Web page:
Blog Post by:
- January 10, 2012 - 2:11 PM
Meetings are taking place at Winter Park this week with the Vikings planning a detailed player-by-player evaluation of their current roster. As they perform their in-house review, we’re following suit and delivering our own snapshot evaluation of each position group.
Get excited: Yeah, the Vikings had many, many other needs when they selected Notre Dame's Kyle Rudolph in the second round with the 43rd overall pick a year ago. But at least they won't need a pass-catching tight end when Visanthe Shiancoe leaves via free agency this offseason. After Rudolph's promising rookie season, there's reason to believe the 22-year-old will become an integral member of the team's offense for years to come. He might even become one of the better receiving tight ends in a league that's seen an explosion of them in recent years. Rudolph has size (6-6, 258), above-average speed for the position, outstanding hands and a massive catch radius. His 2011 numbers weren't exactly staggering (26 catches for 249 yards, a 9.6-yard average and three touchdowns), but he'll grow into the position as he takes over as the starter for Shiancoe. It'll also help him if the team actually acquired a legitimate No. 1 receiver.
Keep an eye on: Allen Reisner turned heads from Day 1 of last year's training camp. Media members called him "The Flasher" because he was one of those players who was always making flashy plays. An undrafted player out of Iowa, he had OK size (6-3, 248), moved well and caught everything that got near him. He made the team and then bounced back and forth between the active roster and the practice squad. He ended up playing six games and caught a 5-yard pass for a first down at Atlanta. He finished the year on the practice squad, but he'll be given a chance to be the team's No. 2 tight end when the team heads back to Mankato in August. At this point, Reisner's competition will be Mickey Shuler. He was the team's seventh-round pick in 2010. He was released before the season and ended up playing in six games with two starts for Miami in 2010. He rejoined the team late this season and probably would have played in the season finale if he hadn't sprained an ankle in practice earlier that week.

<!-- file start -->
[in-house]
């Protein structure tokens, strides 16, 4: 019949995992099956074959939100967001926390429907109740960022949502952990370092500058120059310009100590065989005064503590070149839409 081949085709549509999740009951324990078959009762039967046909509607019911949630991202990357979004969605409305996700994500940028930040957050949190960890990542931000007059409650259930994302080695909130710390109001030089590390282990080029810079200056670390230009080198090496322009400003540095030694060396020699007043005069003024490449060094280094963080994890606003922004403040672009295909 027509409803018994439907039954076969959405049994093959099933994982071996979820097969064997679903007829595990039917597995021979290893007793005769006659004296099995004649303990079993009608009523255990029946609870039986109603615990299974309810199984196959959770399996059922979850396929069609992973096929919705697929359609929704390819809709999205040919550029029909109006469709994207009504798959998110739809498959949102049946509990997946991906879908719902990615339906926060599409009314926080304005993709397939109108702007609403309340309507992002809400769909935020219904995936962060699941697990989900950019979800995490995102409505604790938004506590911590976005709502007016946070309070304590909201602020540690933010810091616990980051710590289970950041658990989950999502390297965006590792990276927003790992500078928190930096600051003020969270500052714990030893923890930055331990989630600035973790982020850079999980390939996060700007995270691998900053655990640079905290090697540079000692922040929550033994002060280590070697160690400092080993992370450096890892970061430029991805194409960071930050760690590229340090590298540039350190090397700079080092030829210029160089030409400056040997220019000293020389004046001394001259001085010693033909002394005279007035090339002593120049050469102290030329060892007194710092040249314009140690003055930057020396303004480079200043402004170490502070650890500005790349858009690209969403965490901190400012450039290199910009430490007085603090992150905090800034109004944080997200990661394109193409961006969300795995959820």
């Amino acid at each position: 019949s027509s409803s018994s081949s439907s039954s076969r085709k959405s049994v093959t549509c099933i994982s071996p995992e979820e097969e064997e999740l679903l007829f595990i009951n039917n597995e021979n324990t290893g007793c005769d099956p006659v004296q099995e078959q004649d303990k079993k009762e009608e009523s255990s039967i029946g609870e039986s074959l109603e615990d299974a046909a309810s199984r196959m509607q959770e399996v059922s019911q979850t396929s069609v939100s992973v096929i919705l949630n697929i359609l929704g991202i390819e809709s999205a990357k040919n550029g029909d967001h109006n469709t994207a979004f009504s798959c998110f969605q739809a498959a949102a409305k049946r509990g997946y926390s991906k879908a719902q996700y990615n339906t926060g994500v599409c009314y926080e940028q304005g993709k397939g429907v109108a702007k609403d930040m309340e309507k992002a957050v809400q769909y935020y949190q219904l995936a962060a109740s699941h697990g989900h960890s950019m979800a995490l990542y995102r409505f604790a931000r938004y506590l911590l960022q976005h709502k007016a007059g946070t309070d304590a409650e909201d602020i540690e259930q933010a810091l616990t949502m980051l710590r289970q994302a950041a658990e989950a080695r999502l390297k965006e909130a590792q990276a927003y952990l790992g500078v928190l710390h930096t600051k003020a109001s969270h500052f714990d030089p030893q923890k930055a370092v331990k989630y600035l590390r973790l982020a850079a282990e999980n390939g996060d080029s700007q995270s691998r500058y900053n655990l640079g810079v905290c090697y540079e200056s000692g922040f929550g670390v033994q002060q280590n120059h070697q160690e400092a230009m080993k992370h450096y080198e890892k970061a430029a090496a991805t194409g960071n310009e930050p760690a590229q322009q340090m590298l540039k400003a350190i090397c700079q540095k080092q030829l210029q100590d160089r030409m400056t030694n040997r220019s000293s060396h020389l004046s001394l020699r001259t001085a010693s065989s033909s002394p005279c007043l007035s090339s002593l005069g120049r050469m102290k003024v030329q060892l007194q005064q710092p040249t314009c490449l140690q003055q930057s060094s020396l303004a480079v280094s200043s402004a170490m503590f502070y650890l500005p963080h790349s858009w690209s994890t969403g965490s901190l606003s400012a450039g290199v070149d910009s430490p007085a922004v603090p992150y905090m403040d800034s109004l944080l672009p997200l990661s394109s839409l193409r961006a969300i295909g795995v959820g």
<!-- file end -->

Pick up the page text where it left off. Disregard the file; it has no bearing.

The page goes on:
Reason for worry: So who's going to actually block at tight end now that Jim Kleinsasser has retired his 6-3, 272-pound battering ram of a body after 13 seasons? Good question. Although true blocking tight ends are a dying breed (heck, Jimmy might have been the last one), the returning tight ends are going to have to improve as blockers. They don't have to level guys like Kleinsasser could. But they at least have to be able to throw the effective chip block on a consistent basis. Especially if the team can't upgrade the offensive line. With Kleinsasser gone and Shiancoe not expected back for a season in which he'll be 32, the Vikings have only Rudolph, Reisner and Shuler on the roster at this point. Neither Reisner nor Shuler is what you'd call a blocking tight end along the line of a Kleinsasser. Then again, who in the league is anymore? Kleinsasser could make this team next season. But he isn't about to pull a Favre and come back.